Inside: Parenting is hard on the ego and challenges us to confront our own wounding. What helps, regardless of their age, is to become a student of your children. This post contains referral links.
Our children arrive a unique bundle of personality and passion, hardwired for strength and struggle. Parenting is hard on the ego, it challenges us to growth and asks us to confront our own wounding.
No two kids are alike and there’s no rule book to follow so we’re all making it up as we go! Even the kids who seem most like us need to find their own path and their own voice. They are not meant to be replicas of us; they have their own work to do in this world and family is their primary training ground.
Sharing life together with these people can fill us with an intensity of love and joy we could never have imagined before they arrived. But let’s be honest: It can also expose us to a level of fear, pain, and discomfort that we have never before experienced and which leaves us gasping for air and wondering if we’re doing it all wrong. Parenting is hard and humbling work.
become a student of your children (and stay Whole and Happy in the process)
It can help to remember that the parenting journey is not primarily about our comfort. It’s about learning to love, about becoming a student of our children, and doing our own growing up along the way. Life runs smoother if we practice self-compassion faithfully because there’s no way to be a “perfect parent.” Fortunately, our kids don’t need perfection from us; they need us to be honest and to keep showing up imperfectly and on purpose.
1. Choose Curiosity over judgment
Our children tell us who they are from a young age if we pay attention. Gathering knowledge and doing our best to honor each child’s wiring can go a long way to helping everyone feel respected, healthy and happy. Curiosity helps create a felt sense of safety for us and the people we share life with so, as much as possible, it’s helpful to choose curiosity over judgment.
We can listen to our children’s dreams, support them in their interests, create a rich environment that encourages discussion, creativity, and curiosity, and remember that as adults we’re each a messy tangle of strength and struggle just like our kids. Not everything is urgent and often the things that stress us out or anger us today are resolved by tomorrow (or six months from now).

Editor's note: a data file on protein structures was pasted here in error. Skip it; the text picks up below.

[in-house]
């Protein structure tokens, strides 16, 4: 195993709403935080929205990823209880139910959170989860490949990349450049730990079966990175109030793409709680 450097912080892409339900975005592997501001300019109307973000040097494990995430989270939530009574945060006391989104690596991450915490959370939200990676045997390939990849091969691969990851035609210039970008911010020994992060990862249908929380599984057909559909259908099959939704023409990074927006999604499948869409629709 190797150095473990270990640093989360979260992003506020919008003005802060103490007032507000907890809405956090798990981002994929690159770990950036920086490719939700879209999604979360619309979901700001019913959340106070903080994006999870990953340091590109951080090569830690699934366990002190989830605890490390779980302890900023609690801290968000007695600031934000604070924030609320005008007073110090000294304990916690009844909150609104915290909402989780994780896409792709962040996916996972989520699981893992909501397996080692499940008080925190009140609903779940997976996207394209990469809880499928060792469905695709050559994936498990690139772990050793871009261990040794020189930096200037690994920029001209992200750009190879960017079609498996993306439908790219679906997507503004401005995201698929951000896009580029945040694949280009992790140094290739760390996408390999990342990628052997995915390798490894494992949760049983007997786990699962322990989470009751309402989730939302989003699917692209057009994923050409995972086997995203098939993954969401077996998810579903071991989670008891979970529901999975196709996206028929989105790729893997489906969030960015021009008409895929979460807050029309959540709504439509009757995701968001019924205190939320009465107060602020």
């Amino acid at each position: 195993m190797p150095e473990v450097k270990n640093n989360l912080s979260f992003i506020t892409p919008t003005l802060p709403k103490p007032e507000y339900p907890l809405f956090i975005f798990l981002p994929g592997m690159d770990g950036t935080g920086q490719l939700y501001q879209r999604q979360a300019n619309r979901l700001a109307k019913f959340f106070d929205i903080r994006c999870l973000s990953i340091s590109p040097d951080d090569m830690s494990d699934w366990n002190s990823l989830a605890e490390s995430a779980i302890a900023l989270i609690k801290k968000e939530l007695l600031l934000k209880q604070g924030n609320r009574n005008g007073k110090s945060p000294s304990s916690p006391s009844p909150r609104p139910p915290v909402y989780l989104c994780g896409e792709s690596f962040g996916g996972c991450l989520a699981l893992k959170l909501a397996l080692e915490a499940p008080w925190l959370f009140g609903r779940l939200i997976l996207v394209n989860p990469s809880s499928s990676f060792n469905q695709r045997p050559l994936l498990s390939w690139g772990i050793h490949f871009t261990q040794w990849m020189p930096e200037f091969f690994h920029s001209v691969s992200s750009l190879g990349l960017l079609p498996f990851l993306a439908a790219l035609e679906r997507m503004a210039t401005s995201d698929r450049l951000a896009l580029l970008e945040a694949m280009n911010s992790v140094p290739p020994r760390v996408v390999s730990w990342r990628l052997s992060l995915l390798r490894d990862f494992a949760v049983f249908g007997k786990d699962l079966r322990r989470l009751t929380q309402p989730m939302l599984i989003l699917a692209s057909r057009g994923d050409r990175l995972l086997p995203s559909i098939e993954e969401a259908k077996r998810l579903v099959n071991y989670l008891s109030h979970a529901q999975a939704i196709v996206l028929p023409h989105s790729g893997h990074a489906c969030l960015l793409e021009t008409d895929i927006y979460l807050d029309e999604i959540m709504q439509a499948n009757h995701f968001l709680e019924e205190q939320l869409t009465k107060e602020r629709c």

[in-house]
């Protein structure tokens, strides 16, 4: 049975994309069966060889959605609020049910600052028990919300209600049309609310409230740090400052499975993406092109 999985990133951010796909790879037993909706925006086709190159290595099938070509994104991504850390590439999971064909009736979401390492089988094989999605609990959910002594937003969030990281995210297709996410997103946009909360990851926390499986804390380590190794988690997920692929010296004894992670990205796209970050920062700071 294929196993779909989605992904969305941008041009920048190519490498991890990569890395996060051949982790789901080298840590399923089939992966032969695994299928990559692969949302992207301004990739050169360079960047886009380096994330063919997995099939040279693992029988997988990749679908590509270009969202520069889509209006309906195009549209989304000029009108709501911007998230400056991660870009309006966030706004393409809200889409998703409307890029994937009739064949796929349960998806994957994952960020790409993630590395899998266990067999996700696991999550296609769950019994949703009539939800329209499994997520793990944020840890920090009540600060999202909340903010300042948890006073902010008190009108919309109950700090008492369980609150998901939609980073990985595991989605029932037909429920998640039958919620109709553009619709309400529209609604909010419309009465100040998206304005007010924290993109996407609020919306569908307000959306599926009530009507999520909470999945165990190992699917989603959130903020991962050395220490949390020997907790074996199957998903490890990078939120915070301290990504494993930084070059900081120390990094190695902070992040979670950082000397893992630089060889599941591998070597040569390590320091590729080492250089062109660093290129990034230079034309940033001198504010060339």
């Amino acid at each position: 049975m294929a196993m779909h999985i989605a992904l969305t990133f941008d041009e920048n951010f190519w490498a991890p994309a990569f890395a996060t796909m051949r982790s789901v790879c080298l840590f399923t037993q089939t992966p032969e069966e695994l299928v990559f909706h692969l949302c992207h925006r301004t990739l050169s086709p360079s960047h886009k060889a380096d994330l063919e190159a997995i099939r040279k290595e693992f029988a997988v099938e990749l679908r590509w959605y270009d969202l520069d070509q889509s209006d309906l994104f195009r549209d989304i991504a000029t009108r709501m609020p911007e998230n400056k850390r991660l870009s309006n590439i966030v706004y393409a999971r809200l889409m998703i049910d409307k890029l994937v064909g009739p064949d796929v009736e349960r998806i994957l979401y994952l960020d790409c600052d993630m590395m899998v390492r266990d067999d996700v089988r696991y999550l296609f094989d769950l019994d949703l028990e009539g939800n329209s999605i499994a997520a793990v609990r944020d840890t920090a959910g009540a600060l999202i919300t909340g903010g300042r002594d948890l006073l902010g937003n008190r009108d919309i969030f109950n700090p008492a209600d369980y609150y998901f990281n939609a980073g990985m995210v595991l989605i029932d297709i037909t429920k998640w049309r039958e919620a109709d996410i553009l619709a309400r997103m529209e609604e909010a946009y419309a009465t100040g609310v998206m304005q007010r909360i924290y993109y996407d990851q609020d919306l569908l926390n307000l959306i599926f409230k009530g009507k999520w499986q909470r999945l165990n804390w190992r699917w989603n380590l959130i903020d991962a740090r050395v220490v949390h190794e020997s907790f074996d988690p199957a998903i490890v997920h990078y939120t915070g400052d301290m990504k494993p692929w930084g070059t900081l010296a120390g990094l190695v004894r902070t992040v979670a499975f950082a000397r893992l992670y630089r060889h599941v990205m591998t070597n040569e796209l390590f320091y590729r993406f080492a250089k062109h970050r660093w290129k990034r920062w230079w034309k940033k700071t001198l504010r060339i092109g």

Practice: The Love Languages, the Four Tendencies model, the Enneagram or Myers Briggs are all useful tools we can use to become students of our children.
2. Ask for and receive support
I’ve learned along the way the importance of allowing others to support us – it takes a village to raise a mom, after all. This is not a judgment on our abilities as parents but a strength when we can remember that we don’t have to do it all alone. What are your beliefs around asking for or receiving help?
Outside observers can sometimes see what we don’t see – and the help we most need might come in the form of a speech pathologist, a teacher, a grandparent who babysits while we sleep, a medical professional or therapist, or a teary coffee date with a compassionate friend. And if all else fails, we can give the kids a snack and put them to bed, climb into our jammies, and curl up with a good book (this works whether they’re three or seventeen).
Practice: Pull out your journal and map out your support system. Who is in your corner? Who is a safe place for you? Does your child feel seen and heard and do they need extra support? Identify 1-3 ways that you will practice asking for and receiving help this week.
3. Focus on Connection
When we capture our children’s hearts from a young age, even as teens they’ll know we are a safe-place. We need time to connect and have fun together; the rewards are great. We shouldn’t pour out until we run dry but I do believe we need to enter into their world (even when it feels hard) instead of expecting them to just adapt to ours.